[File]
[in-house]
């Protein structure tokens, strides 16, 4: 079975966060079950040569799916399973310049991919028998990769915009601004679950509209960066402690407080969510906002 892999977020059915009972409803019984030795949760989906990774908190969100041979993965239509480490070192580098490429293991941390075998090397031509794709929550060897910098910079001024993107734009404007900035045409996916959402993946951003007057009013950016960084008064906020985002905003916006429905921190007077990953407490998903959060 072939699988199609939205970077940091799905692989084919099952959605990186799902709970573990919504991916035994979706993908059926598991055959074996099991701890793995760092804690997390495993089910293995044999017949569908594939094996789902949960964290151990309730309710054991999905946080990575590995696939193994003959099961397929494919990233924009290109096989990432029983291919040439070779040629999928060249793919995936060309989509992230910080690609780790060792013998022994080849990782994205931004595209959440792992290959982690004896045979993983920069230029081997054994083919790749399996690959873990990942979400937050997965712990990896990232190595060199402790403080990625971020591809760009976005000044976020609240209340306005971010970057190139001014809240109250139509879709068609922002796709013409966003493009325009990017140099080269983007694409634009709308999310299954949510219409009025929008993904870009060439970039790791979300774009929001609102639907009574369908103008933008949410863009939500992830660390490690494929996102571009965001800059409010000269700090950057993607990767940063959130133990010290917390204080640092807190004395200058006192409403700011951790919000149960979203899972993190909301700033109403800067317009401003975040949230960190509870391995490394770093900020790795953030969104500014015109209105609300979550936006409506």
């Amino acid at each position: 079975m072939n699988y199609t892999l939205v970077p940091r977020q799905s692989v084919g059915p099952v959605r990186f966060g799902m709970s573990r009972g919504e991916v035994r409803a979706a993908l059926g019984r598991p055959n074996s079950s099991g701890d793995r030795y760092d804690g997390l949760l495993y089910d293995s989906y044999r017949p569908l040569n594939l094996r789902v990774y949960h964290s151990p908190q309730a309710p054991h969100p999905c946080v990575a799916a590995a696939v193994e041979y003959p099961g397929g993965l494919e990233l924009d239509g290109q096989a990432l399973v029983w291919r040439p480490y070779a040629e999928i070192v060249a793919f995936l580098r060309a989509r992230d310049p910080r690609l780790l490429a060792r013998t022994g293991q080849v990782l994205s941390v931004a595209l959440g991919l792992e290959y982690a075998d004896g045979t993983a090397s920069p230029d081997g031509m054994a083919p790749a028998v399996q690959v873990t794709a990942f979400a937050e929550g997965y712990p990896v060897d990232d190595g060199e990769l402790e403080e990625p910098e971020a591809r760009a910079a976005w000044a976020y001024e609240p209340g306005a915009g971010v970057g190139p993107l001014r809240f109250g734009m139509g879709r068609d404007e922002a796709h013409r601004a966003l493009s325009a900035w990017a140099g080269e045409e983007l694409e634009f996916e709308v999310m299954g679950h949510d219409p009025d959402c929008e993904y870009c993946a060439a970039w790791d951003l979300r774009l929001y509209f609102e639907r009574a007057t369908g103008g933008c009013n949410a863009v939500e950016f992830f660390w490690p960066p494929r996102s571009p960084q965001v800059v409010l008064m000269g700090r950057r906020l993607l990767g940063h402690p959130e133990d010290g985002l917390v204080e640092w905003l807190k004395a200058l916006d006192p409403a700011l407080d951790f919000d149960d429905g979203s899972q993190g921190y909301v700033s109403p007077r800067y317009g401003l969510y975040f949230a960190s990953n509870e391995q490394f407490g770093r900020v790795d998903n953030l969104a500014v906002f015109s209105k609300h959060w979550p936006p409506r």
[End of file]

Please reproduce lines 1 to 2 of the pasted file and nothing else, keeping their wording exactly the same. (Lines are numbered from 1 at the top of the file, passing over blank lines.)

[in-house]
């Protein structure tokens, strides 16, 4: 079975966060079950040569799916399973310049991919028998990769915009601004679950509209960066402690407080969510906002 892999977020059915009972409803019984030795949760989906990774908190969100041979993965239509480490070192580098490429293991941390075998090397031509794709929550060897910098910079001024993107734009404007900035045409996916959402993946951003007057009013950016960084008064906020985002905003916006429905921190007077990953407490998903959060 072939699988199609939205970077940091799905692989084919099952959605990186799902709970573990919504991916035994979706993908059926598991055959074996099991701890793995760092804690997390495993089910293995044999017949569908594939094996789902949960964290151990309730309710054991999905946080990575590995696939193994003959099961397929494919990233924009290109096989990432029983291919040439070779040629999928060249793919995936060309989509992230910080690609780790060792013998022994080849990782994205931004595209959440792992290959982690004896045979993983920069230029081997054994083919790749399996690959873990990942979400937050997965712990990896990232190595060199402790403080990625971020591809760009976005000044976020609240209340306005971010970057190139001014809240109250139509879709068609922002796709013409966003493009325009990017140099080269983007694409634009709308999310299954949510219409009025929008993904870009060439970039790791979300774009929001609102639907009574369908103008933008949410863009939500992830660390490690494929996102571009965001800059409010000269700090950057993607990767940063959130133990010290917390204080640092807190004395200058006192409403700011951790919000149960979203899972993190909301700033109403800067317009401003975040949230960190509870391995490394770093900020790795953030969104500014015109209105609300979550936006409506």